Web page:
via The Christian Science Monitor - January 31, 2013


Londigo, Tanzania -- The loss of more than half their livestock in the 2009 drought has led Maasai pastoralists in northern Tanzania’s Arusha region to breed fewer, stronger cattle and end their traditional focus on numbers alone as symbols of wealth and status.


The impact of that devastating drought, which dealt a blow to the whole nation’s economy, is still visible in the small number of cattle in many villages of Engarenaibor in Arusha’s Longido district.


The district’s cattle breeders and owners lost at least 120,000 cattle, more than half the total herd of 200,000, as a result of the drought, which plunged the region into poverty and threatened the pastoralists’ traditional livelihood.


The good news emerging from this blow to their way of life is that breeders have realized that in a time of climate change their wealth lies not in the size of their herd but in its quality.


“The days of keeping many head of cattle for prestige are gone thanks to the 2009 drought. It has taught us a lesson. A lesson to adapt to climate change,” says cattle owner Ngaiyok Legilisho Kipainoi.


For many years, Maasai pastoralists had resisted government pressure to reduce the size of their herds, until the drought made clear the need to adapt to the changing environment.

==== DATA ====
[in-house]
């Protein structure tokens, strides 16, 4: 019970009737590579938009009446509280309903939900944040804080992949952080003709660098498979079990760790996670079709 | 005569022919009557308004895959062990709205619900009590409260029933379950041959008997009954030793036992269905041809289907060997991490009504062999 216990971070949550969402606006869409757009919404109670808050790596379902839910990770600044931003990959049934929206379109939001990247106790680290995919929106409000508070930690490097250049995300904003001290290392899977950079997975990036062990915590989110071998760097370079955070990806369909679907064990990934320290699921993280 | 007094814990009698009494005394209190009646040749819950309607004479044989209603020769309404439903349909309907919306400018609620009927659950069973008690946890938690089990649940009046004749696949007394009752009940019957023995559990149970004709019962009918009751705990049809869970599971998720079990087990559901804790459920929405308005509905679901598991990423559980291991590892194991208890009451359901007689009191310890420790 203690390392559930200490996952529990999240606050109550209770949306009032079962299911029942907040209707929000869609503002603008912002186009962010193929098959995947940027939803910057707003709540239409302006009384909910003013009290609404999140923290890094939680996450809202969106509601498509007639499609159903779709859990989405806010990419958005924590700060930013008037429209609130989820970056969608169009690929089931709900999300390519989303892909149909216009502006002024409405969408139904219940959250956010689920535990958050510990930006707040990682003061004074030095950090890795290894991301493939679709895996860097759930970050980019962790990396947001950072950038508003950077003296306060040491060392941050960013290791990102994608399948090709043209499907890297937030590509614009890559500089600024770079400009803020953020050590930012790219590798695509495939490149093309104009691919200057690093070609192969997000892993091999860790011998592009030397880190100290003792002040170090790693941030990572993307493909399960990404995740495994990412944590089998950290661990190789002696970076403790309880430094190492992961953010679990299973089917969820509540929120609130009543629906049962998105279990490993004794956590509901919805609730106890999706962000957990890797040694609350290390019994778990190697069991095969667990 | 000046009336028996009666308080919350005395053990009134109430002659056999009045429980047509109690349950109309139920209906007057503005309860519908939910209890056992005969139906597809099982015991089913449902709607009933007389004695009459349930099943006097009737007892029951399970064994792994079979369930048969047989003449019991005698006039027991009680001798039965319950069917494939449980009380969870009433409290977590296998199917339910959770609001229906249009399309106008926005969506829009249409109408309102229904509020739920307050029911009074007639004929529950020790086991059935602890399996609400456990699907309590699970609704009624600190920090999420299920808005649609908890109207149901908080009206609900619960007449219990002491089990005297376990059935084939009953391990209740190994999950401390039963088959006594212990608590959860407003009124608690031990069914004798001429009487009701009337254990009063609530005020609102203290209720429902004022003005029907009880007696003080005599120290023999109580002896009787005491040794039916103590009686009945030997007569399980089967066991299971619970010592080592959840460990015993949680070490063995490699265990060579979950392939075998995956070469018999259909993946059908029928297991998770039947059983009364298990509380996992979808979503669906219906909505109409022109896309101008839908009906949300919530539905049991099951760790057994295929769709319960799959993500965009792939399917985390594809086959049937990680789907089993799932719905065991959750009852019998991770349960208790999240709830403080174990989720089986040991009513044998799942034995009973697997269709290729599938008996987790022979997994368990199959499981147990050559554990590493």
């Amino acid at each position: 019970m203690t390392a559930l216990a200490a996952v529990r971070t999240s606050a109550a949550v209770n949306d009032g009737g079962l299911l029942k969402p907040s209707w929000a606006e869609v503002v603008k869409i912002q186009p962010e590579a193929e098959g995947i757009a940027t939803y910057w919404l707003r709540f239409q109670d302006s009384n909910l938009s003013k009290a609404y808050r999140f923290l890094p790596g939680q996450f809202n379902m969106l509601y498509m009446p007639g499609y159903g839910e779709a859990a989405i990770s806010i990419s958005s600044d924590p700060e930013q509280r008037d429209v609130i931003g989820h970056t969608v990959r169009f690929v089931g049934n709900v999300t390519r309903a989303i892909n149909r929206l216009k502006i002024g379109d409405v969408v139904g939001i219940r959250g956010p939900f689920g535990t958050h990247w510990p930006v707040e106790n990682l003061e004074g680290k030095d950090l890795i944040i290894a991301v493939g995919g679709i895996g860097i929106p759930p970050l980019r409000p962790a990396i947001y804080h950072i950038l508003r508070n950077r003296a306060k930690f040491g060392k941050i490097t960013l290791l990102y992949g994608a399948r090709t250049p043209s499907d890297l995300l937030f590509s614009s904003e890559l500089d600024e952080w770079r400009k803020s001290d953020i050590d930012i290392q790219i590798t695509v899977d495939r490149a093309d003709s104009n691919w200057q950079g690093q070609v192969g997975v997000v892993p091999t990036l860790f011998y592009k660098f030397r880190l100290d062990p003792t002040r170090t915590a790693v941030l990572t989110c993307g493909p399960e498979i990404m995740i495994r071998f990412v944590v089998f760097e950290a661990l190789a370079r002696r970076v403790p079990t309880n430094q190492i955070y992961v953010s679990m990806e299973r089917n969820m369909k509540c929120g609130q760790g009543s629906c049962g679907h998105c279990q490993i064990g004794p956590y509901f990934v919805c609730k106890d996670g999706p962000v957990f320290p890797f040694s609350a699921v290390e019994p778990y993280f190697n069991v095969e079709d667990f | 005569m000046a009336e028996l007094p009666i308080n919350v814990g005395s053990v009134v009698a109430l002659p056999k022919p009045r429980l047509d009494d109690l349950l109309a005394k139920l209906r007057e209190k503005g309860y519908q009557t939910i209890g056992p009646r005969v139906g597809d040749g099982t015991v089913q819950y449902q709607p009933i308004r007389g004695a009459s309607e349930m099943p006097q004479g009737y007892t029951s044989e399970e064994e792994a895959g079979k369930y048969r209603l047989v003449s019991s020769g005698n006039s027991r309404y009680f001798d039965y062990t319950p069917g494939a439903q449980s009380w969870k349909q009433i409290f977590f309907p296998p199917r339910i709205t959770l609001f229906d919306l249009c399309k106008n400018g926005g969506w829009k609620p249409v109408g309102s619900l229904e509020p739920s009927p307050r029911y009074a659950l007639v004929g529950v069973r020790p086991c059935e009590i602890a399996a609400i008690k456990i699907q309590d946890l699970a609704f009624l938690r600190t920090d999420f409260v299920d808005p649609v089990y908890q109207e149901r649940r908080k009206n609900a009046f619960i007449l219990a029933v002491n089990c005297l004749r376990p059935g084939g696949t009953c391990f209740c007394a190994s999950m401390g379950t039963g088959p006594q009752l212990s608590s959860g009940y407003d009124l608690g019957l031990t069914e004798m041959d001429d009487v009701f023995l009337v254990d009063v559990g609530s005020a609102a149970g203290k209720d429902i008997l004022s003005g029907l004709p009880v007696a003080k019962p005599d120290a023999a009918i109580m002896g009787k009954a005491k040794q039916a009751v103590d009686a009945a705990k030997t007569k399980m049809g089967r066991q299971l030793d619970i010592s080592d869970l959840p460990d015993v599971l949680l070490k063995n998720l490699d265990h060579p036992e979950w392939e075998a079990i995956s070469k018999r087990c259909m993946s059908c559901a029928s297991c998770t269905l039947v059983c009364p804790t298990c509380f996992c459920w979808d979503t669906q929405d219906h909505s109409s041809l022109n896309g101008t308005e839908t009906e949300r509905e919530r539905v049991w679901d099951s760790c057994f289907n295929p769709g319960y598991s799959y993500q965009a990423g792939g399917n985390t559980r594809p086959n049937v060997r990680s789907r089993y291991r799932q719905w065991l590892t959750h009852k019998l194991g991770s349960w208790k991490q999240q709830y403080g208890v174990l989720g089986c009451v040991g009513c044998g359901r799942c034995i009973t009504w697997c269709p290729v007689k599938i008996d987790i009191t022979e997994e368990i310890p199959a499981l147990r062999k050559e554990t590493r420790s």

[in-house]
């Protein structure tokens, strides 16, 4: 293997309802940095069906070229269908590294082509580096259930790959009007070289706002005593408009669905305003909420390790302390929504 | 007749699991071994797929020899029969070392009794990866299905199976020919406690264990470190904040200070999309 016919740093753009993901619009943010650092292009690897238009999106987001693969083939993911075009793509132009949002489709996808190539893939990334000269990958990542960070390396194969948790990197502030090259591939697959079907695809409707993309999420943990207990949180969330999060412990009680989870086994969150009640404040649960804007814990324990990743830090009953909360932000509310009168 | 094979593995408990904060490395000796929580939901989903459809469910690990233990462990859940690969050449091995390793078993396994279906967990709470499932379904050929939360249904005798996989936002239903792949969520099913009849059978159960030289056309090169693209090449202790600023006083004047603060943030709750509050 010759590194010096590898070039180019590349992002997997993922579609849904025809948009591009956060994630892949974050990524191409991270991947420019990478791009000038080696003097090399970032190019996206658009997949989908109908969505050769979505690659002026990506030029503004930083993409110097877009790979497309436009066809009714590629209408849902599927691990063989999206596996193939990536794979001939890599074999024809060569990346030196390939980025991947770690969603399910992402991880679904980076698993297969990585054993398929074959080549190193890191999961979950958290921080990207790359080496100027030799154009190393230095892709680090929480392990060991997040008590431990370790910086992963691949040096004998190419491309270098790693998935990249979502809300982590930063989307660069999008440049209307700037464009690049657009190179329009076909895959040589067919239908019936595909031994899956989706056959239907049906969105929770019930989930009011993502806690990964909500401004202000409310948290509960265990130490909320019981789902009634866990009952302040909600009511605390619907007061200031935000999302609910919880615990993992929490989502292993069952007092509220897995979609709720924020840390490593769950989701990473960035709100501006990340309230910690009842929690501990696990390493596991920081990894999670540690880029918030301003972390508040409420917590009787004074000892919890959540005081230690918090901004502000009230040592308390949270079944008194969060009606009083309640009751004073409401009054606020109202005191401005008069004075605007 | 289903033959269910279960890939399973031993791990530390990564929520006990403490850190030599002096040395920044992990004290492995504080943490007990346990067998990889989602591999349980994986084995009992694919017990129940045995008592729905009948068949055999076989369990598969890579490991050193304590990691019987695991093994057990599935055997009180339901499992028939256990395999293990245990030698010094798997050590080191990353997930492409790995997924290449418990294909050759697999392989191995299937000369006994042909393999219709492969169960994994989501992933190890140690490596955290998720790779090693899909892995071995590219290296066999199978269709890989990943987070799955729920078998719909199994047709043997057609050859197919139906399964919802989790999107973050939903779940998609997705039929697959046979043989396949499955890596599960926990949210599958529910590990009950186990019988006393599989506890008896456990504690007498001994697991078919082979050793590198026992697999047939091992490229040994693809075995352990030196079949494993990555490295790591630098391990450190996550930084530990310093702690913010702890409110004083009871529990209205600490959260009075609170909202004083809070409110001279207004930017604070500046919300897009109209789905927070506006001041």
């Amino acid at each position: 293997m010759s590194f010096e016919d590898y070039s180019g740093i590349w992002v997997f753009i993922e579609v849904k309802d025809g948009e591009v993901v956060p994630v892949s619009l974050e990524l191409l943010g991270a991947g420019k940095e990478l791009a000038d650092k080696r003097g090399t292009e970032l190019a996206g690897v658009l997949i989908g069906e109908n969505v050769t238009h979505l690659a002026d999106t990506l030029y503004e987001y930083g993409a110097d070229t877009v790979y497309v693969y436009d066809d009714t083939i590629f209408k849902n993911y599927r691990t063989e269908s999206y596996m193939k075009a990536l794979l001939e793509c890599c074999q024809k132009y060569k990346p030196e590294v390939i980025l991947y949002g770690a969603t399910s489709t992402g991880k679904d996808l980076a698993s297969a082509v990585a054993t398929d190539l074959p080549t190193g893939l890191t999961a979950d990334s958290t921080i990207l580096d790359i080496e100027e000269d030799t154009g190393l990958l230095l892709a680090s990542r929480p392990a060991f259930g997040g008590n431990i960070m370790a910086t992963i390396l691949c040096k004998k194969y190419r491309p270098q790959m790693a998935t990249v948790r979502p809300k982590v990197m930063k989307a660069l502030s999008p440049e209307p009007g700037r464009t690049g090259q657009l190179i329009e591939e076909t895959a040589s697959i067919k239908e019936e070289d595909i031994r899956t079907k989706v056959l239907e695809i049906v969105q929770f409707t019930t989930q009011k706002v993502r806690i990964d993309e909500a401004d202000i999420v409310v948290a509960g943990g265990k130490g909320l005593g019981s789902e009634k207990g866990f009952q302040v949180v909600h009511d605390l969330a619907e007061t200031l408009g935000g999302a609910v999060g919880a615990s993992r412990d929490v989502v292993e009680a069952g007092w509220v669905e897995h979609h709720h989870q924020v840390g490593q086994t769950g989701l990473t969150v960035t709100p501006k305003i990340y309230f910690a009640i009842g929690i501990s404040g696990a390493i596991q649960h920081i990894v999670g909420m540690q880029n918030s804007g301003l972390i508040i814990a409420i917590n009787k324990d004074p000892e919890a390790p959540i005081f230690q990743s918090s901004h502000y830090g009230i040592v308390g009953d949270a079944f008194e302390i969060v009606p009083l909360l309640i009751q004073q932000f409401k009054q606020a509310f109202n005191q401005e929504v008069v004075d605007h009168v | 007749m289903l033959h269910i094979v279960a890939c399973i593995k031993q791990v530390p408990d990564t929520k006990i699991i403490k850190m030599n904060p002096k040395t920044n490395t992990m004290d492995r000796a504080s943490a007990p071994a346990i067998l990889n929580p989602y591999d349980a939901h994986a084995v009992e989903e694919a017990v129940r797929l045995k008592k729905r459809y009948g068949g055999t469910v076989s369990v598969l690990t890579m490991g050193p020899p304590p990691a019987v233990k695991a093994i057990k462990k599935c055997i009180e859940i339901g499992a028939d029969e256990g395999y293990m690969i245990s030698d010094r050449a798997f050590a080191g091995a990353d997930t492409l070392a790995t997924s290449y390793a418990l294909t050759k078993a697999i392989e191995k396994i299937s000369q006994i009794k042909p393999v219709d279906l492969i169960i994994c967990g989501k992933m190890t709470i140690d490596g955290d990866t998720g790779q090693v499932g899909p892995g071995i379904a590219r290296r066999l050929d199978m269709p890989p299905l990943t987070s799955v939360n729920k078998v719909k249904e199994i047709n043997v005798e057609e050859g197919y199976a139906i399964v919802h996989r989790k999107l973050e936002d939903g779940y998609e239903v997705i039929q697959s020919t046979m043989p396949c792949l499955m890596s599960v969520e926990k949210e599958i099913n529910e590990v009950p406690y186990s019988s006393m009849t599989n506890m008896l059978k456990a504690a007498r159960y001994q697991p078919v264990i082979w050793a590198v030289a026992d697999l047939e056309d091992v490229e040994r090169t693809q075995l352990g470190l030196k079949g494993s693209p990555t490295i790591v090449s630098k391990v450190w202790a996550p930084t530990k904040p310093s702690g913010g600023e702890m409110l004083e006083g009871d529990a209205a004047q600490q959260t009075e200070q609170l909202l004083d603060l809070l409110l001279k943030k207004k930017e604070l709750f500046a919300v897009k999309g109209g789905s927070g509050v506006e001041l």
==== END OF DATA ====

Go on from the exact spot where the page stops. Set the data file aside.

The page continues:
Reducing their herds has allowed herders to use less water and reduce the degradation of grazing land.


As Kipainoi sees it, his fellow villagers are “graduating from the culture of keeping livestock for fame to increasing the productivity of their animals in a well-managed manner.”


“We have started selling our animals and we use the proceeds to build decent homes or pay school fees for our children,” says Kipainoi, a 35-year-old who has two wives and six children. All his children attend primary school.


At the onset of the drought Kipainoi boasted a herd of 480 cattle, but he emerged from the catastrophe with less than half as many.


“After the drought we realized that our local Zebu breed can withstand adverse weather conditions and are well adapted to the environment. So if we are to improve earnings from livestock, without risking another loss to drought, we must practice proper animal husbandry,” says Kipainoi, standing beside his new motorcycle at the site of his new house, bought with earnings from his cattle herd.


Other local cattle farmers have also started selective breeding to build up a productive stock that is resilient to climate change, he says.


“This involves selling cattle that are weak and cross-breeding new stock from animals that display strong characteristics of high productivity and resilience. Preferred animals are those that feed selectively on the range, can trek long distances, and are resistant to local diseases,” he says.


Ongoing experiments concentrate on cross-breeding exotic cattle varieties with local Zebu and Borana cattle and popularization of the hardy Gabra breed of goats...